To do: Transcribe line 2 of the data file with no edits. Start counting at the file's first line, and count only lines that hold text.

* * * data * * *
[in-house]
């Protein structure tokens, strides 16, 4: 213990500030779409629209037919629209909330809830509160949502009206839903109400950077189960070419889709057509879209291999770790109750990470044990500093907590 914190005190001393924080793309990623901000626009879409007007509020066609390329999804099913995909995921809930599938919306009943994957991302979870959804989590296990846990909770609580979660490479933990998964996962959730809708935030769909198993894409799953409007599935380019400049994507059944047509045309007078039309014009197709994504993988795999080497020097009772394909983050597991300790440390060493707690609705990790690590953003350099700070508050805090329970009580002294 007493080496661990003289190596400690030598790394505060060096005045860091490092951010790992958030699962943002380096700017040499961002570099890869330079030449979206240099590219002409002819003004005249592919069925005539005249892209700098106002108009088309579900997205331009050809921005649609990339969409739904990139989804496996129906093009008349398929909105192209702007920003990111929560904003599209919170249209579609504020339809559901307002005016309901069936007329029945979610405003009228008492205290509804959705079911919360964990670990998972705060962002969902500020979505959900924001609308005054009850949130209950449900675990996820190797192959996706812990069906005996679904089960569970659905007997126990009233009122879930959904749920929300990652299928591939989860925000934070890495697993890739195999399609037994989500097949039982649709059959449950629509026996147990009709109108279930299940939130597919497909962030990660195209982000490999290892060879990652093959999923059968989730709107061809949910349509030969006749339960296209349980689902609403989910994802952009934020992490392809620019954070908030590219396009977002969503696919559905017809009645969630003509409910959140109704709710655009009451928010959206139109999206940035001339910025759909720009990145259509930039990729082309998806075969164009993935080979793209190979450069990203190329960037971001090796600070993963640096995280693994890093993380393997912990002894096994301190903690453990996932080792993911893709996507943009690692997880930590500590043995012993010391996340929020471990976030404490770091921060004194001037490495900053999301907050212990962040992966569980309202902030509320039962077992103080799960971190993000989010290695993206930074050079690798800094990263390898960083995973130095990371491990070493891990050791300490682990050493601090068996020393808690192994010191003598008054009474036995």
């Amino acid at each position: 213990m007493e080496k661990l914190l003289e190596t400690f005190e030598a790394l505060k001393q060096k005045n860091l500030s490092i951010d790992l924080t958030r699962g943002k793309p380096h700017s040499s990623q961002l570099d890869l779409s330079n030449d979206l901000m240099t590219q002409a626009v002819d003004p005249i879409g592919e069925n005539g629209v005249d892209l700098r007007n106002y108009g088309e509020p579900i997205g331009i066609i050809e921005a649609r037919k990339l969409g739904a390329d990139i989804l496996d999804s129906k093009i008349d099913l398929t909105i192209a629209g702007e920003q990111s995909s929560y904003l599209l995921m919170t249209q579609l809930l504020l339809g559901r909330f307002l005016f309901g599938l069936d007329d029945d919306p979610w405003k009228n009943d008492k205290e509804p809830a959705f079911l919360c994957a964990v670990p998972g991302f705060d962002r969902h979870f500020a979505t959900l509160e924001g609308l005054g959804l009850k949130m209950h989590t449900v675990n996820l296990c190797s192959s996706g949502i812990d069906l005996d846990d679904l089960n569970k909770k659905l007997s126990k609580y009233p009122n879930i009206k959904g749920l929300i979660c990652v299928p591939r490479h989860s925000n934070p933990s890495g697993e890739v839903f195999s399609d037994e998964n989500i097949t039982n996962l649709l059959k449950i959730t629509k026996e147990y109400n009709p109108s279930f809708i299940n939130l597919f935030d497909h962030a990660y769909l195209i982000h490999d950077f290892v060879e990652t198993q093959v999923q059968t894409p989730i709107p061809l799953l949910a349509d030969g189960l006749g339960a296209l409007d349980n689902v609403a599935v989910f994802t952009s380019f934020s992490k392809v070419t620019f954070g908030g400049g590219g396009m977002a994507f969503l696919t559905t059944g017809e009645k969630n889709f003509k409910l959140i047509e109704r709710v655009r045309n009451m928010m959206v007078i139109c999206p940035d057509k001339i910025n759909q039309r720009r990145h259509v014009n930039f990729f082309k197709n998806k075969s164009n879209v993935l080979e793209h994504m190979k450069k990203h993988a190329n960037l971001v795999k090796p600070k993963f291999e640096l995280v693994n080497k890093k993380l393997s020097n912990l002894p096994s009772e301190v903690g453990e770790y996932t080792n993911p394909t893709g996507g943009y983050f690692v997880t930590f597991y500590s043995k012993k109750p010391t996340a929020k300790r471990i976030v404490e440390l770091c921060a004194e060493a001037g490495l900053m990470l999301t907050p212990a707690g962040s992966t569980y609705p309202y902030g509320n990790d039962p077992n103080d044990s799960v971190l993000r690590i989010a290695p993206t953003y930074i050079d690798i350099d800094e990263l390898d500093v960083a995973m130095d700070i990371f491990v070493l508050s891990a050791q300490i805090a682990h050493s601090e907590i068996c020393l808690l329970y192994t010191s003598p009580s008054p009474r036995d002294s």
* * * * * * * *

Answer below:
């Protein structure tokens, strides 16, 4: 213990500030779409629209037919629209909330809830509160949502009206839903109400950077189960070419889709057509879209291999770790109750990470044990500093907590 914190005190001393924080793309990623901000626009879409007007509020066609390329999804099913995909995921809930599938919306009943994957991302979870959804989590296990846990909770609580979660490479933990998964996962959730809708935030769909198993894409799953409007599935380019400049994507059944047509045309007078039309014009197709994504993988795999080497020097009772394909983050597991300790440390060493707690609705990790690590953003350099700070508050805090329970009580002294 007493080496661990003289190596400690030598790394505060060096005045860091490092951010790992958030699962943002380096700017040499961002570099890869330079030449979206240099590219002409002819003004005249592919069925005539005249892209700098106002108009088309579900997205331009050809921005649609990339969409739904990139989804496996129906093009008349398929909105192209702007920003990111929560904003599209919170249209579609504020339809559901307002005016309901069936007329029945979610405003009228008492205290509804959705079911919360964990670990998972705060962002969902500020979505959900924001609308005054009850949130209950449900675990996820190797192959996706812990069906005996679904089960569970659905007997126990009233009122879930959904749920929300990652299928591939989860925000934070890495697993890739195999399609037994989500097949039982649709059959449950629509026996147990009709109108279930299940939130597919497909962030990660195209982000490999290892060879990652093959999923059968989730709107061809949910349509030969006749339960296209349980689902609403989910994802952009934020992490392809620019954070908030590219396009977002969503696919559905017809009645969630003509409910959140109704709710655009009451928010959206139109999206940035001339910025759909720009990145259509930039990729082309998806075969164009993935080979793209190979450069990203190329960037971001090796600070993963640096995280693994890093993380393997912990002894096994301190903690453990996932080792993911893709996507943009690692997880930590500590043995012993010391996340929020471990976030404490770091921060004194001037490495900053999301907050212990962040992966569980309202902030509320039962077992103080799960971190993000989010290695993206930074050079690798800094990263390898960083995973130095990371491990070493891990050791300490682990050493601090068996020393808690192994010191003598008054009474036995």